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07 July 2022

The practice of meditation

OMSer Nicole Zobrist shares how she is actively incorporating meditation into her daily life, and what her meditation goals are.

What a difference a year can make. Around this same time last year I was writing my first blog for OMS and through that, I was letting people beyond my closest family and friends know about my MS diagnosis (I was initially diagnosed in April 2020). Shortly after I also experienced a relapse, began seeing a new neurologist, started on new medication, and embarked down a new career path. So, a lot has happened over the past 12 months — and while some events were certainly better than others, it has been largely positive. Or maybe it’s more accurate to say that what started as a negative event — my relapse — turned into something positive.

My relapse happened to begin during a very stressful time at work. This encouraged me to pursue tools to help me re-evaluate and manage stress. At this point in my life with MS, I had already embraced diet, exercise, medication, and vitamin D, but I was still struggling with the meditation part of the OMS Program. It isn’t that I didn’t believe in it, I’d done mediation sparingly enough to know it would be hugely beneficial, it was just that I struggled to make the time. And yet I knew that if I wanted to fully embrace all that OMS could offer me and truly “change my life, for life” I would need to make time for meditation, mindfulness, and overall stress management.

Trying to make meditation a habit

In other areas of my life, I’ve learned that successfully building habits comes easier when I don’t have to rely on willpower alone. If I want to avoid foods high in saturated fats, I don’t keep them in the house. Or if I want to make sure I’m exercising more, I schedule workout classes ahead of time. When it comes to meditation, there isn’t a traditional class I can attend, and so I have felt that I do have to rely more on willpower. But I still have the ability to schedule 30 minutes of meditation into my day, and what I have learned is that guided meditation works best for me.

So now, I aim for 20 minutes of meditation each day. This feels less daunting than 30 minutes, although I’d like to work up to that in the near future. But to be quite honest, I’d be okay with 5 minutes to start…still, I try to focus on the importance of “showing up” and creating a foundation to build upon. I’ve also found it helpful to schedule my 20 minutes of meditation in the morning, after my workout, but before I start my working day. However, I’m less stringent here — sometimes a midday meditation or even an afternoon meditation is a great way to re-centre and reset.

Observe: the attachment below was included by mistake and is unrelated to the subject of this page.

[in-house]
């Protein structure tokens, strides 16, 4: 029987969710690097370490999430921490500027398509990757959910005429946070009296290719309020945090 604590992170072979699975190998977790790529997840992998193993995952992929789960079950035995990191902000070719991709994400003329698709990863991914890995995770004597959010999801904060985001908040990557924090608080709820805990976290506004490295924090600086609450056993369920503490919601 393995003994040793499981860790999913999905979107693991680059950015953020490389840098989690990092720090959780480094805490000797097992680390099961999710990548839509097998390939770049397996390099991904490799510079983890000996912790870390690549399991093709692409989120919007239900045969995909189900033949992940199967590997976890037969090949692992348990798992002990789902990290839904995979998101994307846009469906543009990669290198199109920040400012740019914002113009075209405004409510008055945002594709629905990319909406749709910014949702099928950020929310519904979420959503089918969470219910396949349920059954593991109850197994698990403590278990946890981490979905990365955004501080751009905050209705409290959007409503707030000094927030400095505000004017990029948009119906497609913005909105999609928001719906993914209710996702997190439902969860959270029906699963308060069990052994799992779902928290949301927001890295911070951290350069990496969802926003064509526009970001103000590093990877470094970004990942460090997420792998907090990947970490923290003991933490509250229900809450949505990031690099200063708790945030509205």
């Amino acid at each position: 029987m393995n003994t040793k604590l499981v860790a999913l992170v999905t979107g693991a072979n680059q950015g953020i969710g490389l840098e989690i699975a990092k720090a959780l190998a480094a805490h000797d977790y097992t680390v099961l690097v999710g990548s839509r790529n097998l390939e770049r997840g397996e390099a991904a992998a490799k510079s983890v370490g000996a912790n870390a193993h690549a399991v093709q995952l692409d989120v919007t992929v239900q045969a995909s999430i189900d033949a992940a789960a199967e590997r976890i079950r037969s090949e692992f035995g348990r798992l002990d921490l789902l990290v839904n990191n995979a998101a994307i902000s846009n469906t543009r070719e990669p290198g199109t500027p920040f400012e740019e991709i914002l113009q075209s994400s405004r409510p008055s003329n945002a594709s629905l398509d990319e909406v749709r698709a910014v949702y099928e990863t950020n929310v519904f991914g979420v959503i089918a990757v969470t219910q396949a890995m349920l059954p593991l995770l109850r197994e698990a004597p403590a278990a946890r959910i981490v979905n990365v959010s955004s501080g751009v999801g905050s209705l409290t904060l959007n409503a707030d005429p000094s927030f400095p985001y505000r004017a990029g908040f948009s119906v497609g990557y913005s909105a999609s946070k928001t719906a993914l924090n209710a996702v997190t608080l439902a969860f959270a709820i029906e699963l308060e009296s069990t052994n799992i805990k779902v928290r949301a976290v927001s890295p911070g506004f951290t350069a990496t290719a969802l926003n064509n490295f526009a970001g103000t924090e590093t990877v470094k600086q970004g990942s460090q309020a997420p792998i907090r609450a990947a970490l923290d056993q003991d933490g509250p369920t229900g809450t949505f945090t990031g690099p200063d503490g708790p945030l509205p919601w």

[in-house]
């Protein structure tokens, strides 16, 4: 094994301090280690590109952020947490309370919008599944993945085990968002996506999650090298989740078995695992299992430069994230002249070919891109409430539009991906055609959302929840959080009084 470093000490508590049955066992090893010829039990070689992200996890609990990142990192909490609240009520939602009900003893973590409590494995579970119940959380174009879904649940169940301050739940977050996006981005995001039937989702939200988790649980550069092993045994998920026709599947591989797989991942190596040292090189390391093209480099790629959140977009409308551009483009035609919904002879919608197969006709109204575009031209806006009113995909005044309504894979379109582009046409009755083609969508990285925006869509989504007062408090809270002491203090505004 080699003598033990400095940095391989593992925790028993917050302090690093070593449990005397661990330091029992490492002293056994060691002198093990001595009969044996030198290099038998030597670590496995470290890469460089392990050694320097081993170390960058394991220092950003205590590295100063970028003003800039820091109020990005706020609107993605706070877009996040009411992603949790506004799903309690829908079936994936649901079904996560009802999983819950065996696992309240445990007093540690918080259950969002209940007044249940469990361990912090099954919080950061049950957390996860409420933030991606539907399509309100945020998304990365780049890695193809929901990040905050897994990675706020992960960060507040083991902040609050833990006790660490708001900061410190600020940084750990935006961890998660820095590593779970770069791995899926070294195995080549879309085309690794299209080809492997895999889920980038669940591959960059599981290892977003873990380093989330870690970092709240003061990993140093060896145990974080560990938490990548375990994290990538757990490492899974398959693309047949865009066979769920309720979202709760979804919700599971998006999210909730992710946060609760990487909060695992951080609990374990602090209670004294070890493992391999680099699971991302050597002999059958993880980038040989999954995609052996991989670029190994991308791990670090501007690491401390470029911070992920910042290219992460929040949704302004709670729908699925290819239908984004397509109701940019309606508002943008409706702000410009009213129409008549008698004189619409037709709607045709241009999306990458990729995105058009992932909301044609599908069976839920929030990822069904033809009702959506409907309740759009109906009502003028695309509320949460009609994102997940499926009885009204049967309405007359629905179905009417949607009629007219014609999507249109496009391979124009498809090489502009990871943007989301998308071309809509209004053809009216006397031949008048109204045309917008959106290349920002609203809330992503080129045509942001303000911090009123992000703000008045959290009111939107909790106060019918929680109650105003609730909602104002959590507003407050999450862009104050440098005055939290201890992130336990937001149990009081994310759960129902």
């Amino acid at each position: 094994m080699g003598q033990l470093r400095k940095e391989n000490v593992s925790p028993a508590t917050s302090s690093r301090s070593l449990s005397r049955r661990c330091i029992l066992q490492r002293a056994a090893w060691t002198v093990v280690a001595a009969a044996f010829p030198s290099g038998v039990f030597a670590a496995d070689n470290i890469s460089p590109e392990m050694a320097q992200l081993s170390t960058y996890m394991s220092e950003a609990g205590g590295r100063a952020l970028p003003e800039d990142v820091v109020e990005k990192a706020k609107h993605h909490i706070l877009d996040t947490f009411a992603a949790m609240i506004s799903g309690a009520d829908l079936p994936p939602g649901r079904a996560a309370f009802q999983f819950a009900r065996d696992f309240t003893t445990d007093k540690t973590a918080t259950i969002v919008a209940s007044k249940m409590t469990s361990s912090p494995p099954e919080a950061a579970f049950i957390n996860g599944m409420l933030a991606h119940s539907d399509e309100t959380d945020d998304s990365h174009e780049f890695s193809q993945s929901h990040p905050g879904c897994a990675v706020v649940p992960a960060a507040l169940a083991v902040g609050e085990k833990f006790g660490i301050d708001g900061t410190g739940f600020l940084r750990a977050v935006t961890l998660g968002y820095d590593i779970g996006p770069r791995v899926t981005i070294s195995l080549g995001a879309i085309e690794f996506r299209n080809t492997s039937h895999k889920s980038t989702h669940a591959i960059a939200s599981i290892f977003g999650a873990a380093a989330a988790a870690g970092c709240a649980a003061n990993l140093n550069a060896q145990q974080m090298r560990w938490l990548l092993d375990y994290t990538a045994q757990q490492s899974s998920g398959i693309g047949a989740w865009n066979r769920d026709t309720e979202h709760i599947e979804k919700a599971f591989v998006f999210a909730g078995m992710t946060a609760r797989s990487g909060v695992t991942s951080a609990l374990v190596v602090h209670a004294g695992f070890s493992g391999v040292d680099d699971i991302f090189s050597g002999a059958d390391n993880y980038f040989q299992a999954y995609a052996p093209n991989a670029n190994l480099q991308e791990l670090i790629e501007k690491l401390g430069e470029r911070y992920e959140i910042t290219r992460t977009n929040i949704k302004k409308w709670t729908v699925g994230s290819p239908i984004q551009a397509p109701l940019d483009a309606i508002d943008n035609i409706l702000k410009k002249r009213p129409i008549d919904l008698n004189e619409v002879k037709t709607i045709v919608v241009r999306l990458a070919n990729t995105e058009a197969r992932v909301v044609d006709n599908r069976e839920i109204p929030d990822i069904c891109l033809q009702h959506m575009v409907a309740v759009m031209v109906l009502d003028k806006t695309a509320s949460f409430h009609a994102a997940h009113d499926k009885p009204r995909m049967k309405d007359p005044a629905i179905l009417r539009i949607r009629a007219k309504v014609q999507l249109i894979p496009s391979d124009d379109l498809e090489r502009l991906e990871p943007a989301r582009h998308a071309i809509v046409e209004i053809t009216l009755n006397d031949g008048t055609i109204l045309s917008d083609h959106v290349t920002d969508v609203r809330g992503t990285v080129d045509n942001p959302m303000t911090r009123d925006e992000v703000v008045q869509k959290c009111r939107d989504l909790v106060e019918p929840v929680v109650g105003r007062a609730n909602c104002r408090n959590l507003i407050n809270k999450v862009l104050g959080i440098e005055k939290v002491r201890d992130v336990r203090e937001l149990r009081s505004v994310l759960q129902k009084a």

Staying mindful

Beyond building a regular meditation practice, I’ve tried to become more mindful when it comes to the stress in my life and how I respond to it. Not all stress is avoidable, and stress doesn’t have to be negative. However, there are situations in which I need to allow myself to walk away. I’ve found that the more mindful I am with my emotions and the stressful factors in my life, the more control I have in how I respond. That’s not to say stress doesn’t get the best of me on occasion, but it doesn’t happen nearly as often as it has in the past.

I’ve kept a journal for years, long before I was diagnosed with MS, and I’ve found this is another great tool in developing a level of mindfulness and awareness. It’s been a great space to process my emotions, thoughts, stresses, and so much more. Journaling has helped me to put words to my emotions, much like meditation can help to define the emotional state.

It’s been encouraging to feel an increased level of mindfulness when I meditate more consistently. The more consistent my meditation practice, the more control I have over how I respond to situations — so my default isn’t always to become stressed out. This means I am more likely to notice all that I have to be grateful for. I’ll be the first to admit that I still have a lot of progress to make on the meditation and mindfulness front but it’s helpful to remind myself that it’s called a “meditation practice” for a reason. We aren’t supposed to be experts right away — or possibly ever.

By Nicole Zobrist